<Surface Feeling Evaluation>

Surface feeling of the respective recording materials is compared to a printing paper and evaluated with feeling. Those in which difference in feeling from the printing paper which is an object of proof is a little are evaluated to as ◯, those in which difference in feeling can be slightly admitted are evaluated to as Δ, and those in which difference in feeling can be strongly admitted are evaluated to as X.

<Cockling Evaluation>

Evaluation of cockling was carried out by using an ink-jet printer (PM950C, trade name, manufactured by Seiko Epson Corporation) and multiple color solid printing with a blue printing was carried out, and a state of paper wrinkle was evaluated with eyes. Those in which substantially no occurrence in paper wrinkle are evaluated to as ◯, those in which paper wrinkle slightly occurred are Δ, and those in which paper wrinkle significantly occurred are as X.

TABLE 1
Components of color Sur-
difference against face
printing paper Light feel- Cockl-
ΔL* Δa* Δb* fading Looks ing ing
Example 1 0.65 0.34 0.37
 2 1.22 0.77 1.05 ◯~Δ
 3 0.90 0.50 0.35
 4 1.15 0.61 1.05 ◯~Δ Δ
 5 1.21 1.29 1.09 ◯~Δ Δ
 6 1.73 0.78 2.65 Δ
 7 0.88 0.50 0.77 Δ Δ
 8 0.82 0.78 0.63 Δ
 9 0.76 0.79 0.60 Δ
10 1.05 0.45 0.70 Δ Δ
Comparative 0.89 0.70 0.63 X X
example 1
 2 1.61 0.91 1.15 X X X
 3 1.26 0.75 0.55 Δ~X X
 4 1.15 0.60 0.68 Δ X
 5 1.40 0.53 1.06 Δ X
 6 0.77 0.49 0.90 X Δ
A
Example 11 0.84 0.00 0.55
12 1.33 0.55 0.90 ◯~Δ
13 1.21 0.35 0.54
14 0.90 0.68 0.80 ◯~Δ Δ
15 1.25 1.10 1.19 ◯~Δ Δ
16 1.81 1.41 2.75 Δ
17 0.91 0.56 0.77 Δ Δ
18 0.89 0.83 0.70 Δ
19 0.85 0.83 0.68 Δ
20 1.20 0.60 0.80 Δ Δ
Comparative 0.89 0.77 1.55 X X
example 7
 8 1.70 1.04 1.30 X X X
 9 1.10 0.86 0.75 Δ~X X
10 1.21 0.90 0.80 X X
11 1.61 0.55 1.21 Δ X
12 0.90 0.70 0.80 X Δ
B

From the results shown in Table 1, when the ink-jet recording materials of Examples 1 to 20 in which a center line average roughness (Ra75) with a cut off value of 0.8 mm described in JIS-B0601 of a water-resistant support is 1.0 μm or less, and the uppermost ink-receptive layer contains a matting agent having an average particle size of 1 to 10 μm and a colored pigment having an average particle size of 1 μm or less are used as a printing for proof, in spite of the difference in the compositions at the surface of the materials, extremely close surface feeling to a printed material after actual printing can be realized. Thus, it can be understood that the ink-jet recording materials of the present invention are materials suitable for proof. On the contrary, in the ink-jet recording materials of Comparative examples 1 to 12, surface feeling close to the printing paper cannot be obtained, and looks are quite different from the same. Thus, it can be understood that they are not suitable for the use of proof.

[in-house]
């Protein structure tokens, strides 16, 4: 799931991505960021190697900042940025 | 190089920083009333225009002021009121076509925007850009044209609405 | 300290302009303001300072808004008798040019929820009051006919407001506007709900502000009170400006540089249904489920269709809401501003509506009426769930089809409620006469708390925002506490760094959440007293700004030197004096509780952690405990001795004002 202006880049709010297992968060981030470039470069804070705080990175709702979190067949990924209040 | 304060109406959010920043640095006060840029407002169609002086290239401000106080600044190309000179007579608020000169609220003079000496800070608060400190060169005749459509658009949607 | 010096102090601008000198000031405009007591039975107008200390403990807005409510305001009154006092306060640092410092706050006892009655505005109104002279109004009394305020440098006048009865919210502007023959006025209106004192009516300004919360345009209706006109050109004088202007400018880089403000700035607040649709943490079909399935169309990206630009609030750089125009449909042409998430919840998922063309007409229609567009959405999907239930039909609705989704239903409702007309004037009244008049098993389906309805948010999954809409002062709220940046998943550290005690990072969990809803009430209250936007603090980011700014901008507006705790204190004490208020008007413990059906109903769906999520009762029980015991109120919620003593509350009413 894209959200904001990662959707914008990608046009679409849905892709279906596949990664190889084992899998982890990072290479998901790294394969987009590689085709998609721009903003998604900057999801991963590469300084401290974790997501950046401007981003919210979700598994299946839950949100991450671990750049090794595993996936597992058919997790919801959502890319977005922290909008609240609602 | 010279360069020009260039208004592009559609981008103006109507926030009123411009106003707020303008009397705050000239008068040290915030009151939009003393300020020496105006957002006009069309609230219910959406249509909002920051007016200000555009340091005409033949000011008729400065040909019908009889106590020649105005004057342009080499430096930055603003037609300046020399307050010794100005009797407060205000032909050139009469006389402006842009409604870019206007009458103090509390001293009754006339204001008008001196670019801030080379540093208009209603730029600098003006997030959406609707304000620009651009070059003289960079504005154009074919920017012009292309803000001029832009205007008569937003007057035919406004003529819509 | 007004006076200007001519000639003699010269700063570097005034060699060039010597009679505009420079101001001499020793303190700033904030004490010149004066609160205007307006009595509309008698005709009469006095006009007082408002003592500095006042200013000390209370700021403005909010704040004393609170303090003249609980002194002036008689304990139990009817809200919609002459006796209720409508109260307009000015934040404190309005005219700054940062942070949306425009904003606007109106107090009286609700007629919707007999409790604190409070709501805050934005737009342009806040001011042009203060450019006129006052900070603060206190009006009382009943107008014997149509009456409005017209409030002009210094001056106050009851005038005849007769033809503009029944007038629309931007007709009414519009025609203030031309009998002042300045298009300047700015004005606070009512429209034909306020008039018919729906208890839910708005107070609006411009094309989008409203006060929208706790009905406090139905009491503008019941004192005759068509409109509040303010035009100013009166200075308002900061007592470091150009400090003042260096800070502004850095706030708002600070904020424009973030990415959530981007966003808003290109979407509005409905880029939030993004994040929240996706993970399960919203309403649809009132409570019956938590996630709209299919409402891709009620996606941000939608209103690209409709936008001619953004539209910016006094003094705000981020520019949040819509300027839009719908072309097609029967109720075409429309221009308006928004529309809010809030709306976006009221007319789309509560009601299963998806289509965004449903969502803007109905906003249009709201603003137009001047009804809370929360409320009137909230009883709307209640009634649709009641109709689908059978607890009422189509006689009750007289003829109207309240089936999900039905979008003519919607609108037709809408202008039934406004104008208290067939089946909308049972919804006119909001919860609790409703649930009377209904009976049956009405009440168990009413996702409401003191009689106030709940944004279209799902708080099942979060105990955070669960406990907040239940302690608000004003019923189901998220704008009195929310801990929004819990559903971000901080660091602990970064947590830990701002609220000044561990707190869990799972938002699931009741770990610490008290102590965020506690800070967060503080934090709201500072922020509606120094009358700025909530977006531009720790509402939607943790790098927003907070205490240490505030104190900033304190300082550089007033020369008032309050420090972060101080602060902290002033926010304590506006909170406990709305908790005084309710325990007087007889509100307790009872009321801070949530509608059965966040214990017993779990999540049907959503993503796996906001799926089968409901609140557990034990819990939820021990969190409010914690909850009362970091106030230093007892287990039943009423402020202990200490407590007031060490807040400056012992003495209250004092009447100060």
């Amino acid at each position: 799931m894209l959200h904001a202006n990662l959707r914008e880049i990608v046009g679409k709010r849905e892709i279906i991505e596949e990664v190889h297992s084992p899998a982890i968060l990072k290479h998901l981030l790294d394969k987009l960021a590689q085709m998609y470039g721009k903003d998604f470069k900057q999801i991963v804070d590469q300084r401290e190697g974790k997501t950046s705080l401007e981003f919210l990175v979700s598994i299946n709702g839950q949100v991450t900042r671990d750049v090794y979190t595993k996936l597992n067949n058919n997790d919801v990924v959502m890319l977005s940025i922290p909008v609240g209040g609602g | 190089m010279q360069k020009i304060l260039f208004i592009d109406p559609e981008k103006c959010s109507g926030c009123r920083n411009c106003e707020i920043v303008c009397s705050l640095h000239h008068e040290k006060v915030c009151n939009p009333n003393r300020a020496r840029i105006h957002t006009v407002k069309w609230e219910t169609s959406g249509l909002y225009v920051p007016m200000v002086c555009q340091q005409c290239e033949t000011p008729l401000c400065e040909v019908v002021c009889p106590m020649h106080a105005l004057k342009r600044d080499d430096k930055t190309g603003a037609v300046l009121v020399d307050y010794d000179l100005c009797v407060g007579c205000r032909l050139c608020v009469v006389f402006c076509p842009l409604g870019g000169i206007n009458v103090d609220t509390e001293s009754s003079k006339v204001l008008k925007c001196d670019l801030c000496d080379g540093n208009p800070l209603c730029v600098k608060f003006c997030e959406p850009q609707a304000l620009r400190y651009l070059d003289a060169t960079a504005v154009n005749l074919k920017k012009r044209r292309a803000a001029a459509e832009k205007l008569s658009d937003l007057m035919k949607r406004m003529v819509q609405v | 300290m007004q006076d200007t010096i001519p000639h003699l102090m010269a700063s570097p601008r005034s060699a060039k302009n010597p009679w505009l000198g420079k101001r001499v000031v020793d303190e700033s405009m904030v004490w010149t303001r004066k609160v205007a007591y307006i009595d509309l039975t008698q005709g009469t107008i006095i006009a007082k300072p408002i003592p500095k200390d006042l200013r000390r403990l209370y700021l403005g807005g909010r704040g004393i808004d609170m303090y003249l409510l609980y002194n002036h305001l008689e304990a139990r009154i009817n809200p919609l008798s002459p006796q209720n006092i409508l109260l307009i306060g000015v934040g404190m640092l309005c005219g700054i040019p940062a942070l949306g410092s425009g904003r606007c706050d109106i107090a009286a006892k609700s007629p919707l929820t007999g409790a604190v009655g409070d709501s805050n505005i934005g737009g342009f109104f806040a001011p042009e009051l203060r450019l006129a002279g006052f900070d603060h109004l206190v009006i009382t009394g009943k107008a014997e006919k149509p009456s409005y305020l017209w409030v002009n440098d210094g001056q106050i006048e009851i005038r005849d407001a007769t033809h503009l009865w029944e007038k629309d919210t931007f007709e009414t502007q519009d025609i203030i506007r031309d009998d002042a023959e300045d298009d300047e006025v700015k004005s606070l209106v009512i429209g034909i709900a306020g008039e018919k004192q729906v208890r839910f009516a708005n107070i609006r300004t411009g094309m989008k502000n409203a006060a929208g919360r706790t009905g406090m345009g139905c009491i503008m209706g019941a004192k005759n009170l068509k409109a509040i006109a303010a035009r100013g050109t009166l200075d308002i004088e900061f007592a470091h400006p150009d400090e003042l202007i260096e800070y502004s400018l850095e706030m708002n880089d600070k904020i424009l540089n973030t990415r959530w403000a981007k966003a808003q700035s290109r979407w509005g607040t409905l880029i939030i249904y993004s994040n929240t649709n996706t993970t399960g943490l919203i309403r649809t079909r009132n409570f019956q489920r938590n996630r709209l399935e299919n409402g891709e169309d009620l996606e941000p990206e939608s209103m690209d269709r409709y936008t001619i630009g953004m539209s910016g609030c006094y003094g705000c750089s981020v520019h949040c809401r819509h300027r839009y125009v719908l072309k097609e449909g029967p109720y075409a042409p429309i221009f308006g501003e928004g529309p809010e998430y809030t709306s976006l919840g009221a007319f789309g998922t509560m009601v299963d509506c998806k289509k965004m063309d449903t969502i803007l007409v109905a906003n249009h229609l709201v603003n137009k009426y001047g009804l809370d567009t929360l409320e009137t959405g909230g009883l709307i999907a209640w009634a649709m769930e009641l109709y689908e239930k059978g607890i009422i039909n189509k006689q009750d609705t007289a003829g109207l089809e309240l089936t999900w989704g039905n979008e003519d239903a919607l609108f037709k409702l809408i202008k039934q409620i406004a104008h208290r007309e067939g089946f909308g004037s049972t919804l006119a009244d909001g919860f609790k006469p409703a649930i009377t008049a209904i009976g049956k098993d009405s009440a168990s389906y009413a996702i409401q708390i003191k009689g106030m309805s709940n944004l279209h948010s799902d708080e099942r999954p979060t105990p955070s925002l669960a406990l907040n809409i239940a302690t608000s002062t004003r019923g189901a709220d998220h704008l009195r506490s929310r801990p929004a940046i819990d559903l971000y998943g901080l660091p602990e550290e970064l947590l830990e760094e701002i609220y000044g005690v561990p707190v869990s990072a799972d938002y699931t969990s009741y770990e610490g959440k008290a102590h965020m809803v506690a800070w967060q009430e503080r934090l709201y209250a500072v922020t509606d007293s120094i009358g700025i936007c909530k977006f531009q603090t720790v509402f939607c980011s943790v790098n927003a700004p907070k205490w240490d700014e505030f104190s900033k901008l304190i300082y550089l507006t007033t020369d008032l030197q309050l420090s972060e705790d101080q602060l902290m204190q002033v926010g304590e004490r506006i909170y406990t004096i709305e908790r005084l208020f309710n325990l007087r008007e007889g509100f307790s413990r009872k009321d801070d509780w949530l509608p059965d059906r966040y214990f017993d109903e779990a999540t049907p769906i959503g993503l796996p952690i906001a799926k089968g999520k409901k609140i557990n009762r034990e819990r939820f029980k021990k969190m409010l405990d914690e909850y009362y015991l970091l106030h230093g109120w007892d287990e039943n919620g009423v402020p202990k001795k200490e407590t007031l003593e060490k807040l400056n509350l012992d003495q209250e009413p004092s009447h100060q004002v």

Example 21

On the surface of the above-mentioned water-resistant support A, two kinds of coating solutions for forming ink-receptive layers D1 and D2 having the formulations mentioned below were coated simultaneously in this order with coated amounts (solid components) of 16 g/m2 for D1 and 8 g/m2 for D2 by a slide bead coating device, and dried to provide ink-receptive layers whereby an ink-jet recording material of Example 21 was prepared.

<Formulation of ink-receptive layer D1>
Gas phase method silica  100 parts
(Average particle size: 7 nm, Specific
surface area by BET method: 300 m2/g)
Dimethyldially ammonium chloride homopolymer   4 parts
(Sharol DC902P, trade name, available from
Daiichi Kogyo Seiyaku K.K., Molecular
weight: 9,000)
Boric acid   3 parts
Polyvinyl alcohol   20 parts
(Saponification degree: 88%, Average
polymerization degree: 3,500)
Surfactant  0.3 part

<Formulation of ink-receptive layer D2>
Alumina hydrate   100 parts
(Average particle size: 15 nm)
Polyvinyl alcohol   10 parts
(Saponification degree: 88%, Average
polymerization degree: 3,500)
Boric acid    1 parts
Surfactant  0.3 part
Colored pigment A  0.01 part
(TB500, average particle size: 0.3 μm,
available from Dainichiseika Color &
Chemicals Mfg. Co., Ltd.)
Colored pigment B 0.016 part
(TB910, average particle size: 0.3 μm,
available from Dainichiseika Color &
Chemicals Mfg. Co., Ltd.)
Matting agent    1 part
(Wet silica P78A, average particle size:
3 μm, available from Mizusawa
Industrial Chemicals, Ltd.)

Comparative Example 13

In the same manner as in Example 21 except for adding 0.005 part of the colored pigment A, 0.008 part of colored pigment B and 0.5 part of the matting agent to the ink-receptive layer D1 in the preparation of the ink-jet recording material of Example 21, an ink-jet recording material of Comparative example 13 was prepared.

Example 22

In the same manner as in Example 21 except for changing amounts of the colored pigment A, the colored pigment B and the matting agent in the ink-receptive layer to 0.0025 part of the colored pigment A, 0.004 part of colored pigment B and 0.25 part of the matting agent to D1, and 0.005 part of the colored pigment A, 0.008 part of colored pigment B and 0.5 part of the matting agent to D2 in the preparation of the ink-jet recording material of Example 21, an ink-jet recording material of Example 22 was prepared.

Examples 23 and 24 and Comparative Example 14

In the ink-jet recording materials obtained in Examples 21 and 22 and Comparative example 13, an amount of the matting agent in the ink-receptive layer was changed from 1 part to 4 parts, ink-jet recording materials of Examples 23 and 24 and Comparative example 14 were obtained.

With regard to the ink-jet recording materials obtained in Examples 21 and 22 and Comparative example 13, art paper available from Mitsubishi Paper Mills, Ltd. (Tokubishi art both surfaces N (basis weight: 127 g/m2), trade name) was used as a printing paper A which is an object of proof, and with regard to Examples 23 and 24 and Comparative example 14, coated paper available from Mitsubishi Paper Mills, Ltd. (Pearl coat (basis weight: 127 g/m2), trade name) was used as a printing paper B which is an object of proof.